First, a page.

Now keep your destination in mind and write it down. For example, "Flight to Thailand" or "Backpacking trip begins in Peru" or "One-way ticket to Hungary" or "World travel begins!"
If you can book that plane ticket now, do it! By booking that plane ticket, you're committing yourself to this whole-heartedly. Once you do that, everything will begin to move forward to support your commitment.
This quote by William Hutchison Murray has always stuck with me:
"Until one is committed, there is hesitancy, the chance to draw back, always ineffectiveness. Concerning all acts of initiative (and creation), there is one elementary truth that ignorance of which kills countless ideas and splendid plans: that the moment one definitely commits oneself, then Providence moves too. All sorts of things occur to help one that would never otherwise have occurred. A whole stream of events issues from the decision, raising in one's favor all manner of unforeseen incidents and meetings and material assistance, which no man could have dreamed would have come his way. Whatever you can do, or dream you can do, begin it. Boldness has genius, power, and magic in it. Begin it now.”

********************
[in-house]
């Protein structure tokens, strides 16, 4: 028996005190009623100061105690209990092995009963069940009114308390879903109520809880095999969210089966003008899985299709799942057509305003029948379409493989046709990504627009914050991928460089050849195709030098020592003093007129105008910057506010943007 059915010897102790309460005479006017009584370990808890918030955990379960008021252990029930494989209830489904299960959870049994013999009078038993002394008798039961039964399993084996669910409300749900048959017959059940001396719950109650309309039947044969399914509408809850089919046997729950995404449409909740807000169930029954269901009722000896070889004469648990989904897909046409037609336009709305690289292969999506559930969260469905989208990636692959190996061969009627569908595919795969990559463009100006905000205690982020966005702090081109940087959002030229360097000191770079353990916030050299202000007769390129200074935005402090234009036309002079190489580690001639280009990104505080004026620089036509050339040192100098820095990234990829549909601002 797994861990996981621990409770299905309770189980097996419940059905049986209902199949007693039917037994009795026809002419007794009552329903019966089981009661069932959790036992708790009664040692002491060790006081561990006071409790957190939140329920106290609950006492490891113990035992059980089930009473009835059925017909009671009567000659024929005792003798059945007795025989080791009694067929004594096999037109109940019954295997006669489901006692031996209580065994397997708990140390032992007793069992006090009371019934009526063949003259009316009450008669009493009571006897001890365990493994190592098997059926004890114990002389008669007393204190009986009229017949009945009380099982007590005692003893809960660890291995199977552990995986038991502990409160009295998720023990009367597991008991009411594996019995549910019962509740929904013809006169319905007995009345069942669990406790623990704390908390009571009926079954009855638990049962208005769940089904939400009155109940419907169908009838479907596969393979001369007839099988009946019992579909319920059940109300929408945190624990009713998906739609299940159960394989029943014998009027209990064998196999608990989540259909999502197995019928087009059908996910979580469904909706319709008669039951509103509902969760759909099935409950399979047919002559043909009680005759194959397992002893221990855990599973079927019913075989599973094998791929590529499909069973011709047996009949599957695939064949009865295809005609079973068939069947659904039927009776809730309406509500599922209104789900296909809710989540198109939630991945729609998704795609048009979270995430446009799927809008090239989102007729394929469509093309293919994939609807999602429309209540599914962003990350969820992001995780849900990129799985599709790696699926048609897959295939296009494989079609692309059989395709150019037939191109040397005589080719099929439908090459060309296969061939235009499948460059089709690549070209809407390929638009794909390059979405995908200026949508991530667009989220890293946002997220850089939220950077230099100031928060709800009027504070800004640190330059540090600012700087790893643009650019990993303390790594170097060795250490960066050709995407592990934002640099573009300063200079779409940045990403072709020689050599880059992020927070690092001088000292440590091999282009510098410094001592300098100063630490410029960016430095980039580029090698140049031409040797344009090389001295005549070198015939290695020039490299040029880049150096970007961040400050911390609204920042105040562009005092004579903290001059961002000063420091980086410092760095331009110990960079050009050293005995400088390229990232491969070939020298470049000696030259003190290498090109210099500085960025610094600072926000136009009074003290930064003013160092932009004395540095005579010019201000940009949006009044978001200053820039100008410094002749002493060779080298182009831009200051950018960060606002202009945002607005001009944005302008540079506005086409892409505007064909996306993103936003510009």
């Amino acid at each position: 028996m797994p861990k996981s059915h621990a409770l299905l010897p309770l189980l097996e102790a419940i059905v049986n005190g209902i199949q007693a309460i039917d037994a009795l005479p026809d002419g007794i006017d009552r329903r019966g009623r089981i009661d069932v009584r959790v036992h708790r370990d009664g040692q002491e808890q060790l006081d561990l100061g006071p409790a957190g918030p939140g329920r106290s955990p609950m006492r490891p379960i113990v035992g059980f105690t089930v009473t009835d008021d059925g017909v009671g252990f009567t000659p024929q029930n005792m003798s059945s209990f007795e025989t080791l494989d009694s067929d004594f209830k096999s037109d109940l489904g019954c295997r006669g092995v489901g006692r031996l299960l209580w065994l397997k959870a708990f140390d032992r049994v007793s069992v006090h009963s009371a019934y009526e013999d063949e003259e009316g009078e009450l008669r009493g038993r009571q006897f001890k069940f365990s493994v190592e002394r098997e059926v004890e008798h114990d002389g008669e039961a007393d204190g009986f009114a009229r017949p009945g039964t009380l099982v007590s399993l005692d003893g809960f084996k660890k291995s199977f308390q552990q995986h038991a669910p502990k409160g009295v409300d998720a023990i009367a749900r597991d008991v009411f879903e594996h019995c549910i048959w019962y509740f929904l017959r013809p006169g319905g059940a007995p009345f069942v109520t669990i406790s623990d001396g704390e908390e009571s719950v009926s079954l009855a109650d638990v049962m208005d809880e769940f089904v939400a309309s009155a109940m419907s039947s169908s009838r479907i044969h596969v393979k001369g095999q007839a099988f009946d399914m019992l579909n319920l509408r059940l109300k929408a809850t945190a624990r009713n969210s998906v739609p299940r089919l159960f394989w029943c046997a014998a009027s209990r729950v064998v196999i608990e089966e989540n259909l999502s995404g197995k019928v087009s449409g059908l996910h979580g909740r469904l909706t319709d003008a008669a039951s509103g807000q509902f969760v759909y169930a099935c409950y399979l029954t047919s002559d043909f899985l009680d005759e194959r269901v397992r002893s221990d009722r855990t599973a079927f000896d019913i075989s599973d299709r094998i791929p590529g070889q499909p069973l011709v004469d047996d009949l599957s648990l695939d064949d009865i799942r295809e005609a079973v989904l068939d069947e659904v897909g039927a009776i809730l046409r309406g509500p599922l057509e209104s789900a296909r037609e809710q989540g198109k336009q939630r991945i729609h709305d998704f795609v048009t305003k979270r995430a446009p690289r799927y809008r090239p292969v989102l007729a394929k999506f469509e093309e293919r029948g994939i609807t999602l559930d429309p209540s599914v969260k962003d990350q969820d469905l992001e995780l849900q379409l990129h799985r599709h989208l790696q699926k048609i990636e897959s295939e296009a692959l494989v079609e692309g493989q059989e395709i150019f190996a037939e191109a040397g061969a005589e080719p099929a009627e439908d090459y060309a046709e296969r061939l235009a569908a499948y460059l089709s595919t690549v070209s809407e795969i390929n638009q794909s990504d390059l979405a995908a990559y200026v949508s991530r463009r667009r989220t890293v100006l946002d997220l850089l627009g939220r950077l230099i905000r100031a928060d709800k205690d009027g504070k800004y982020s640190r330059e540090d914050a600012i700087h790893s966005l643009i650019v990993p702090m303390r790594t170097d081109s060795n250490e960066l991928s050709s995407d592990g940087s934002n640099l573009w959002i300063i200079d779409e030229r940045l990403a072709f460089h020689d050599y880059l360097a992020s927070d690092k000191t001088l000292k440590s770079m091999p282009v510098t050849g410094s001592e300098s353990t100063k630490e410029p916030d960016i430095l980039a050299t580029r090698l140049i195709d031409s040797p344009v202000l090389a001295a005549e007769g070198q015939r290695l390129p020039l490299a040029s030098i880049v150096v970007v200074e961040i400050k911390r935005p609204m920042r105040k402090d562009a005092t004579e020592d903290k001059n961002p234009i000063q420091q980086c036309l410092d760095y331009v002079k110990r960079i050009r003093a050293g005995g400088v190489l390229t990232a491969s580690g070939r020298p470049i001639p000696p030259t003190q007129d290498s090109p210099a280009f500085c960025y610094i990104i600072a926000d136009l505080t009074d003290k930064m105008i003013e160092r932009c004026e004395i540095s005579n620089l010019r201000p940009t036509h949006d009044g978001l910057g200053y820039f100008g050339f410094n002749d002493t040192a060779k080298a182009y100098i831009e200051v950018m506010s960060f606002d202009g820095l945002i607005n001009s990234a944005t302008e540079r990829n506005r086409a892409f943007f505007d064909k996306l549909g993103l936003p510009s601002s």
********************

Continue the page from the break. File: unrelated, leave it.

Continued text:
THE NOMADIC MUSIC PRODUCER'S HANDBOOK
The Nomadic Music Producer's Handbook is the result of over two years of trial-and-error as a nomadic DJ and music producer. I have made mistakes, spent money unnecessarily, overdone it and underdone it – but you don't have to! I overcame my fears to help you realize that if I can do it, you also can. I discuss ways you can earn an income remotely as you travel, landing DJ gigs, finding free meals and accommodations, staying fit while traveling, my take on mixing and mastering, preparing for travel, and much more.
The life you dream of is easily within reach – and whether you want to live a nomadic lifestyle for a few weeks, a few months, or a few years, what I have to share in this book will help you get there on your own terms.
Don't let your dreams of long-term world travel and producing music escape you!